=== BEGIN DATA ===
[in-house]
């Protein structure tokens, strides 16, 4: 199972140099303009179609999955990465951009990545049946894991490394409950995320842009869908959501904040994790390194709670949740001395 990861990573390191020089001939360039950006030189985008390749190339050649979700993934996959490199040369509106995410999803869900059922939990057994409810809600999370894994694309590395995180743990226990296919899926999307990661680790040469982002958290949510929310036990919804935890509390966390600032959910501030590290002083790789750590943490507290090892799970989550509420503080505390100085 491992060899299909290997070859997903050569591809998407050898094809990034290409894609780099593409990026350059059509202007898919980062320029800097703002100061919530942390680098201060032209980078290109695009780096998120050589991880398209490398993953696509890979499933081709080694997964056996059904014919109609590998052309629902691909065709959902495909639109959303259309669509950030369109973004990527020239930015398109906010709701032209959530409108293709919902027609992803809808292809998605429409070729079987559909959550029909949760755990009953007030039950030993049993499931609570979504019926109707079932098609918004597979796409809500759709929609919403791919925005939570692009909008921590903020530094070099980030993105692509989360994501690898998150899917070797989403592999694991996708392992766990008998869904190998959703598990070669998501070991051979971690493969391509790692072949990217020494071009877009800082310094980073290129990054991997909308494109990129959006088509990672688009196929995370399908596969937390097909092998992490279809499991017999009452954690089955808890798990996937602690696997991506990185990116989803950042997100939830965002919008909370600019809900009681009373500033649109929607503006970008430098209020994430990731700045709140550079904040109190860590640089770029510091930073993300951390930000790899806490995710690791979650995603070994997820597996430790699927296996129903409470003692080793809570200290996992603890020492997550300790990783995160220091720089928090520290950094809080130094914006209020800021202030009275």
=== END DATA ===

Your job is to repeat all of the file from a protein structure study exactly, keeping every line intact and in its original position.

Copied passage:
[in-house]
């Protein structure tokens, strides 16, 4: 199972140099303009179609999955990465951009990545049946894991490394409950995320842009869908959501904040994790390194709670949740001395 990861990573390191020089001939360039950006030189985008390749190339050649979700993934996959490199040369509106995410999803869900059922939990057994409810809600999370894994694309590395995180743990226990296919899926999307990661680790040469982002958290949510929310036990919804935890509390966390600032959910501030590290002083790789750590943490507290090892799970989550509420503080505390100085 491992060899299909290997070859997903050569591809998407050898094809990034290409894609780099593409990026350059059509202007898919980062320029800097703002100061919530942390680098201060032209980078290109695009780096998120050589991880398209490398993953696509890979499933081709080694997964056996059904014919109609590998052309629902691909065709959902495909639109959303259309669509950030369109973004990527020239930015398109906010709701032209959530409108293709919902027609992803809808292809998605429409070729079987559909959550029909949760755990009953007030039950030993049993499931609570979504019926109707079932098609918004597979796409809500759709929609919403791919925005939570692009909008921590903020530094070099980030993105692509989360994501690898998150899917070797989403592999694991996708392992766990008998869904190998959703598990070669998501070991051979971690493969391509790692072949990217020494071009877009800082310094980073290129990054991997909308494109990129959006088509990672688009196929995370399908596969937390097909092998992490279809499991017999009452954690089955808890798990996937602690696997991506990185990116989803950042997100939830965002919008909370600019809900009681009373500033649109929607503006970008430098209020994430990731700045709140550079904040109190860590640089770029510091930073993300951390930000790899806490995710690791979650995603070994997820597996430790699927296996129903409470003692080793809570200290996992603890020492997550300790990783995160220091720089928090520290950094809080130094914006209020800021202030009275």